40 Years Ago: Emerson, Lake & Palmer Release ‘Brain Salad Surgery’
‘Brain Salad Surgery’ was Emerson, Lake & Palmer‘s last great album, a final moment of collaborative pomp before the group began to fragment into three separate entities.
Sure, it might seem a bit over the top. But that’s the thing about ELP at their peak: There really was no top. Carl Palmer admitted as much in the liner notes included in the album’s reissue. “We’re not a straightforward rock band,” he said. “We are a saber-rattling band!”
Even the recording of ‘Brain Salad Surgery’ reflects its time with a setting as flamboyant as the band’s combination of rock and classical musics. ELP’s previous album, 1972’s ‘Trilogy,’ had been such a studio creation that the trio felt that it could never recreate the record in concert. That sparked the idea of a stripped-down approach for the follow-up; Emerson, Lake & Palmer wanted to move away from 24-track recording and toward something more straightforward.
Well, sort of … ELP purchased an entire movie theater, ripped out all of its chairs and retrofitted it as a practice room. “I think ‘Brain Salad Surgery’ represented creating an album out of a collective inspiration,” Greg Lake said in the reissue’s liner notes. “That was the motivation behind buying this cinema to rehearse in — to try and do something with more of a live, rather than preconceived, feel.”
Once recording started, ELP could hardly keep from tinkering anyway. Best known for the futuristic, three-part and nearly 30-minute ‘Karn Evil 9,’ ‘Brain Salad Surgery’ is a technological wonder. It features the recording debut of a prototype Moog Apollo — the first-ever polyphonic synthesizer — on the opening ‘Jerusalem,’ and an early attempt at working with electronic drums on the muscular tweaking of the 20th century classical music piano concerto ‘Toccata.’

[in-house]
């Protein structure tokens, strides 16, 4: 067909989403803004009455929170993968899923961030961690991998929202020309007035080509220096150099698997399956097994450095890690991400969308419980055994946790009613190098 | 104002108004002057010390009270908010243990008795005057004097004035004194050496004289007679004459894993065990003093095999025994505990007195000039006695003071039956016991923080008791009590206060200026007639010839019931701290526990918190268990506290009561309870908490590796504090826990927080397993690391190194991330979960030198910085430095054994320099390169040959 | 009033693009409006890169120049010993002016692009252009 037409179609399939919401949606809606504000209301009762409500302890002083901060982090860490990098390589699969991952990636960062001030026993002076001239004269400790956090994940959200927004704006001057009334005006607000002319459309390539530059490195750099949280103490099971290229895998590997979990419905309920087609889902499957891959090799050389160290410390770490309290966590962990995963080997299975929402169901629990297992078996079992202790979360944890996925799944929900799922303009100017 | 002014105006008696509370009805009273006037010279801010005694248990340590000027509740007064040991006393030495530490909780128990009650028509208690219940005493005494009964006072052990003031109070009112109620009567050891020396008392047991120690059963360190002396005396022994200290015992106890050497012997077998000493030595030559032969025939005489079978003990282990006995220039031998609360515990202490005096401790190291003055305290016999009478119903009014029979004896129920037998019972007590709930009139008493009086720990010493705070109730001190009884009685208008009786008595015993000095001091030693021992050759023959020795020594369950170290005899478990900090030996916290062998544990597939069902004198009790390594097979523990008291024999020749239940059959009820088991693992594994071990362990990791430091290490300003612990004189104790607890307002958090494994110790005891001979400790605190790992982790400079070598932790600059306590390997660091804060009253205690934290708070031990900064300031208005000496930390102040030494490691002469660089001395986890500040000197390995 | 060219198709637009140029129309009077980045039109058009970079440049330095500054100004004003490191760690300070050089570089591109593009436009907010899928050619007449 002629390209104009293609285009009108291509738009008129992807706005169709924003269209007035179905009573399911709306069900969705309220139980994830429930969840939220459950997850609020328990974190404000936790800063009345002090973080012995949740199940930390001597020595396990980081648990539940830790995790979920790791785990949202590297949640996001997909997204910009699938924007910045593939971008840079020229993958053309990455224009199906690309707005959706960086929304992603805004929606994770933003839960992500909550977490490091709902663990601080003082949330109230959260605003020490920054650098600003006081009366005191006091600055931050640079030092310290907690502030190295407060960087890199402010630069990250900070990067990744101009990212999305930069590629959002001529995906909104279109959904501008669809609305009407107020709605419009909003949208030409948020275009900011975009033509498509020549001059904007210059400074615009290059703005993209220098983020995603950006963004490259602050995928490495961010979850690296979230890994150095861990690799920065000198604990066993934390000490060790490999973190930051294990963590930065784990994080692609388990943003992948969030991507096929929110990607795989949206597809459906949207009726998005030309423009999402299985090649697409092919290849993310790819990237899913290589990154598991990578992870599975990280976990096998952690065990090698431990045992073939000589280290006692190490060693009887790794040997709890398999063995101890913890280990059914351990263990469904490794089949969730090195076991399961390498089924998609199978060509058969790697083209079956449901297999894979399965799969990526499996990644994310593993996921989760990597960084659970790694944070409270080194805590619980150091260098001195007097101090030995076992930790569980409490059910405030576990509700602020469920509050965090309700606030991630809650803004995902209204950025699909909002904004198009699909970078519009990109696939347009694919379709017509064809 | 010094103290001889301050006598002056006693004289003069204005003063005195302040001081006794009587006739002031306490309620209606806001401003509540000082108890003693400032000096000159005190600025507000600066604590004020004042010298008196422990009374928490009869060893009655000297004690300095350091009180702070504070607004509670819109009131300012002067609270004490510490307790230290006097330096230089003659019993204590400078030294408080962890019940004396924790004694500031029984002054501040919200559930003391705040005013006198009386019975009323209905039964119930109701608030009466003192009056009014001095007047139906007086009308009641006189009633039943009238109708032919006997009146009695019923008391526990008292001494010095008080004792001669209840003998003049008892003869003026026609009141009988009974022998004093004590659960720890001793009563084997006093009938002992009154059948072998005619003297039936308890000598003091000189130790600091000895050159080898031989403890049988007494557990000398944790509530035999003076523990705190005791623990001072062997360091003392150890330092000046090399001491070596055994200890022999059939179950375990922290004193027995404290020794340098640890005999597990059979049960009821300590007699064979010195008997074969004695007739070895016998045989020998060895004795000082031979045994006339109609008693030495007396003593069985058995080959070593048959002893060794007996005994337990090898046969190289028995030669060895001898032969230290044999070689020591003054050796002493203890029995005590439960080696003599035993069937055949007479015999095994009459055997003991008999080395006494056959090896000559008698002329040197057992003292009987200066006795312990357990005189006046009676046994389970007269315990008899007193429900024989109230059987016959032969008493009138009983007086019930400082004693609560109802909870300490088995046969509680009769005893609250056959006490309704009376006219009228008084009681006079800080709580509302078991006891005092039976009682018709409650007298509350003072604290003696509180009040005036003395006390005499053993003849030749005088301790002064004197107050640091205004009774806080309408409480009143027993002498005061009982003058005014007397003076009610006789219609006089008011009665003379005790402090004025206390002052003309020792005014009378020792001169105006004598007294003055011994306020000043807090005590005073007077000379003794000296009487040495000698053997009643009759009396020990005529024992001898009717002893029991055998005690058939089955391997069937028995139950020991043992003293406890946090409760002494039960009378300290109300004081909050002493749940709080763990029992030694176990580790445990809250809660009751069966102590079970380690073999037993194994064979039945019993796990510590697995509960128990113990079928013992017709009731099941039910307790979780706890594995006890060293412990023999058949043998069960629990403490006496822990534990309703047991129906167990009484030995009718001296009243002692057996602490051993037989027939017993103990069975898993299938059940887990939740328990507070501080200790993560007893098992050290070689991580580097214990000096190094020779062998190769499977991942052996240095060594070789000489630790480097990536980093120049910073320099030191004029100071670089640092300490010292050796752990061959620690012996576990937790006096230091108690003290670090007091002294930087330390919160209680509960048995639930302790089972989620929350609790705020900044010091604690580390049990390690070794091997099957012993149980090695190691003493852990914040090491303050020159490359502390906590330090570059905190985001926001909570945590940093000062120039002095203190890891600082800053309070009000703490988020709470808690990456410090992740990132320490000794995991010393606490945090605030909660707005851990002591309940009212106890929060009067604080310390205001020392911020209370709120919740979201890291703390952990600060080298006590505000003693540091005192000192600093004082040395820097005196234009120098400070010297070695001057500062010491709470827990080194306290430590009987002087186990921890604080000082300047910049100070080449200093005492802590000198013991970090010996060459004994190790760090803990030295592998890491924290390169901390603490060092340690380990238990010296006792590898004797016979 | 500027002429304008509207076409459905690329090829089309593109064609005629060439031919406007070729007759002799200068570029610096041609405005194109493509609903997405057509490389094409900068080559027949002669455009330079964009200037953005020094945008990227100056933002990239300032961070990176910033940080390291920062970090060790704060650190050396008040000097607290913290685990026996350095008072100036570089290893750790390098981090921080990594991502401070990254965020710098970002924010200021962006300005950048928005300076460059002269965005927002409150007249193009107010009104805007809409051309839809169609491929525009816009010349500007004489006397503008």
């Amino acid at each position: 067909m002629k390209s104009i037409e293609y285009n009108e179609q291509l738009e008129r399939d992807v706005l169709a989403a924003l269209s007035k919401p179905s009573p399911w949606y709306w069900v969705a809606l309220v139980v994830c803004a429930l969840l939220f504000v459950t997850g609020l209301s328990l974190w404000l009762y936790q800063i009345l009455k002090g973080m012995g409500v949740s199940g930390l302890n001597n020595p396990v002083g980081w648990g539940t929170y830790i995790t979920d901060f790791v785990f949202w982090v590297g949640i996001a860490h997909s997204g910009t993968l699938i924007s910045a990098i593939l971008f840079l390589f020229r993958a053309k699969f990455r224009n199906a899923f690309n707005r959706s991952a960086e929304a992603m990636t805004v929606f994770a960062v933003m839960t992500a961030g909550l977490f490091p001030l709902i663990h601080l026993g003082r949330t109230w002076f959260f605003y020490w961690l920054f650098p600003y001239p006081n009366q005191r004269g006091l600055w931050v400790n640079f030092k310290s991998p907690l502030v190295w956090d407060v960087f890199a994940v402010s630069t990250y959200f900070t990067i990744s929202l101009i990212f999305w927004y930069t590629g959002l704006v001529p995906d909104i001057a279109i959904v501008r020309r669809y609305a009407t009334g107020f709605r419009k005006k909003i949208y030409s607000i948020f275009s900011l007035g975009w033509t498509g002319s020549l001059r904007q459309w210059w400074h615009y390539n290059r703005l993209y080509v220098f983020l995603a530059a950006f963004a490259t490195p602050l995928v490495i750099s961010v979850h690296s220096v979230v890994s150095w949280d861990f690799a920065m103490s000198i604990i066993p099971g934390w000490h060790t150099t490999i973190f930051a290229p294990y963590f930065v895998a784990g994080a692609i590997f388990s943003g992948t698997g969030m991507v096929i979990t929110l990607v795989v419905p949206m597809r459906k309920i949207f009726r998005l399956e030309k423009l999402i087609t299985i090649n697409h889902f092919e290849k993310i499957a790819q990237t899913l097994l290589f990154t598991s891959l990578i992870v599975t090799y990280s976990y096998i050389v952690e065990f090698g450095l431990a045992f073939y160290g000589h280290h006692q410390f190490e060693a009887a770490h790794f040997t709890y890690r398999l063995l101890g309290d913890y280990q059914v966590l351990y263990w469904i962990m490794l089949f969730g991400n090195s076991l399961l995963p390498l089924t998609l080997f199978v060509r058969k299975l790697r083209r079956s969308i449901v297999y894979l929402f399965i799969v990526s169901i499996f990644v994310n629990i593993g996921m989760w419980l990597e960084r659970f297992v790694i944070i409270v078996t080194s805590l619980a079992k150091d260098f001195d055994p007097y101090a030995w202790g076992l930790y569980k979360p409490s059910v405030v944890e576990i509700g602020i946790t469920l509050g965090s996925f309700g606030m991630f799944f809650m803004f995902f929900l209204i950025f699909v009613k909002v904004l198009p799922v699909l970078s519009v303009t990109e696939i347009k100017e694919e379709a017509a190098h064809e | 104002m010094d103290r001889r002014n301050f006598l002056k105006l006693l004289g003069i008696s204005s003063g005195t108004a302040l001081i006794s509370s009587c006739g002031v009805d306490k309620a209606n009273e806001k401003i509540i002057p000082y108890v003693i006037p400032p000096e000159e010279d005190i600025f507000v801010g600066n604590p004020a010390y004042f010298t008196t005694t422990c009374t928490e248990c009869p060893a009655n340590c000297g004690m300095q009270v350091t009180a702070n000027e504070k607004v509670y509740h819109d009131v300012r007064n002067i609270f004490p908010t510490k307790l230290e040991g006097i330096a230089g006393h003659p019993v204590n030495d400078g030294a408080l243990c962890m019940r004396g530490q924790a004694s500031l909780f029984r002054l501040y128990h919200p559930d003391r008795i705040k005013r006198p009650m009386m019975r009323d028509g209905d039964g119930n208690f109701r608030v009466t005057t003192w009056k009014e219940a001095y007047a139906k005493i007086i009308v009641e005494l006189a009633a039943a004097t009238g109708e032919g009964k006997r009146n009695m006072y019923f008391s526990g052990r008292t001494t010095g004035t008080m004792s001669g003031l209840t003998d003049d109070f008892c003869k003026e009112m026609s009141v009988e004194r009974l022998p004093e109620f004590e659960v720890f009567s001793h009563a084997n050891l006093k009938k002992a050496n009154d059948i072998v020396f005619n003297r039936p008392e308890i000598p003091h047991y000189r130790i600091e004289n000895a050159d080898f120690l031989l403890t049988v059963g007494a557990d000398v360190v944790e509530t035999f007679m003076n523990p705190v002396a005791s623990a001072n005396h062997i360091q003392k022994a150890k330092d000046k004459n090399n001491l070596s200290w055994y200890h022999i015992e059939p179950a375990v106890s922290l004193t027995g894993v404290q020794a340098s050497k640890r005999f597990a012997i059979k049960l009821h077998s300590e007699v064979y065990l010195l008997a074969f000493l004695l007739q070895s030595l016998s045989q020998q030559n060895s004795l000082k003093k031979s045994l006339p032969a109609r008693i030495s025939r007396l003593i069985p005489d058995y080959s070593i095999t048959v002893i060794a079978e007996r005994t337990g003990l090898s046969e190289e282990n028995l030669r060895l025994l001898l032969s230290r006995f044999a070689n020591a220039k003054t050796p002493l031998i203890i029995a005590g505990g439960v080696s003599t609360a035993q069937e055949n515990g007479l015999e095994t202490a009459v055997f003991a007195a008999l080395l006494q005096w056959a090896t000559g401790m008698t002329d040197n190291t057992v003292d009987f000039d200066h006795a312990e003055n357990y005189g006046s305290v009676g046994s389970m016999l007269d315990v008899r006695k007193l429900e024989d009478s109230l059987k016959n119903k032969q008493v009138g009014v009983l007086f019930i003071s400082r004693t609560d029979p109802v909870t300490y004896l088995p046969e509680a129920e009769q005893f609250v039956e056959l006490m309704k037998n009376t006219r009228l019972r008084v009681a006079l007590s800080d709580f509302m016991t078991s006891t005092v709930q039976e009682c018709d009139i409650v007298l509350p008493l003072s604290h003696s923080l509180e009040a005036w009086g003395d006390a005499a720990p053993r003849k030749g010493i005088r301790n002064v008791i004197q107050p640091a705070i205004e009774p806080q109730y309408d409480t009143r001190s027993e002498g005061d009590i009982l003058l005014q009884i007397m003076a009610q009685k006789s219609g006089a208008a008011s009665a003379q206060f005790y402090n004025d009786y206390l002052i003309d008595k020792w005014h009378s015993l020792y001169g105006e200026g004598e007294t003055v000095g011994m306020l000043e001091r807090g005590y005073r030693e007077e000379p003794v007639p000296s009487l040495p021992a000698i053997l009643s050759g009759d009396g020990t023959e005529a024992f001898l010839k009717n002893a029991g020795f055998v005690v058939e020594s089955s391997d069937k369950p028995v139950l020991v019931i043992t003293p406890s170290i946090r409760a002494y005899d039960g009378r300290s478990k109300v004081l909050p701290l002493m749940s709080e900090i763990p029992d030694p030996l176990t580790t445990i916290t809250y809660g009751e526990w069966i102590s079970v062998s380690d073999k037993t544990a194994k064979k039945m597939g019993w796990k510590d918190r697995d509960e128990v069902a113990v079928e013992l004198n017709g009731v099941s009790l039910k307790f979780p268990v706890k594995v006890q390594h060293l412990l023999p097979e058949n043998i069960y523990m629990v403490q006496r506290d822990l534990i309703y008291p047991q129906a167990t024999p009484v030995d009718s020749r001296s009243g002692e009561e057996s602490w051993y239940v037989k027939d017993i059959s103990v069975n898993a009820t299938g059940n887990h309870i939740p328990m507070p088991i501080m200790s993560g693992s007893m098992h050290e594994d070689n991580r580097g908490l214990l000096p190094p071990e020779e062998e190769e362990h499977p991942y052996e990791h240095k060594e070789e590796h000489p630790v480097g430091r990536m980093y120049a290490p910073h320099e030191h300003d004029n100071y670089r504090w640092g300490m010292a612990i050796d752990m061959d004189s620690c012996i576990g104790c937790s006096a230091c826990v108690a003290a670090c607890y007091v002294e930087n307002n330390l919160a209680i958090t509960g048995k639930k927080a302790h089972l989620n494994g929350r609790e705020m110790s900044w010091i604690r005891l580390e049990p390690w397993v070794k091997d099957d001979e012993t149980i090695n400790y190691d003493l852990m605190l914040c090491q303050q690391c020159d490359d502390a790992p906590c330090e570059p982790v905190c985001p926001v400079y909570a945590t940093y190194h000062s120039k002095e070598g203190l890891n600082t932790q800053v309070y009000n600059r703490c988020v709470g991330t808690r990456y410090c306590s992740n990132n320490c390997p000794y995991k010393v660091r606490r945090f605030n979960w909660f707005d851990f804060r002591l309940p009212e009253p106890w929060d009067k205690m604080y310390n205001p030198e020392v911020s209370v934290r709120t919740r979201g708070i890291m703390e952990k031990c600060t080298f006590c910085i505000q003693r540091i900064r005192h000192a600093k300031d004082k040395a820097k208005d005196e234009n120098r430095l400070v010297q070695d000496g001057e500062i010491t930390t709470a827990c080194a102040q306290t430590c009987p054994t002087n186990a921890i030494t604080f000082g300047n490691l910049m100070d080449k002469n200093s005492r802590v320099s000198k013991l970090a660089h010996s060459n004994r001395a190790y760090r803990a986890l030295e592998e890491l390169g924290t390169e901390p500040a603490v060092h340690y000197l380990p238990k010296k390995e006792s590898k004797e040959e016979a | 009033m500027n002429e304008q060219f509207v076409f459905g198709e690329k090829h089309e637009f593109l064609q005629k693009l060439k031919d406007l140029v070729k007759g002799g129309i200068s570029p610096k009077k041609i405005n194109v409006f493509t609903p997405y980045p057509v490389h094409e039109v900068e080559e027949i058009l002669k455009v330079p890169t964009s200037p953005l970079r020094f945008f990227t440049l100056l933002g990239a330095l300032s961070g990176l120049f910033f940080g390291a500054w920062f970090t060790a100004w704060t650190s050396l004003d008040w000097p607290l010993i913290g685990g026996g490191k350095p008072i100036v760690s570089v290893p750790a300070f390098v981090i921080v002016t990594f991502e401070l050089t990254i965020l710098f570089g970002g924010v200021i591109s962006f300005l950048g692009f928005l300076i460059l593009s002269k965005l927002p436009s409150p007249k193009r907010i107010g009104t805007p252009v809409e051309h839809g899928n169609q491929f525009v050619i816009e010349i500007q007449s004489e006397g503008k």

Emerson, Lake & Palmer would eventually tour the album, hauling 36 tons of equipment with them, including what was referred to as the first discrete quadraphonic PA system — not to mention a huge rig that levitated Keith Emerson’s keyboard so that it could be spun, with him on it, a full 360 degrees.This is how a prog band got back to basics.
But it wouldn’t last long. With punk and New Wave right around the corner, the trio’s 1977 follow-up, ‘Works,’ was essentially three solo records featuring appearances by the other members of ELP. The end was already in sight.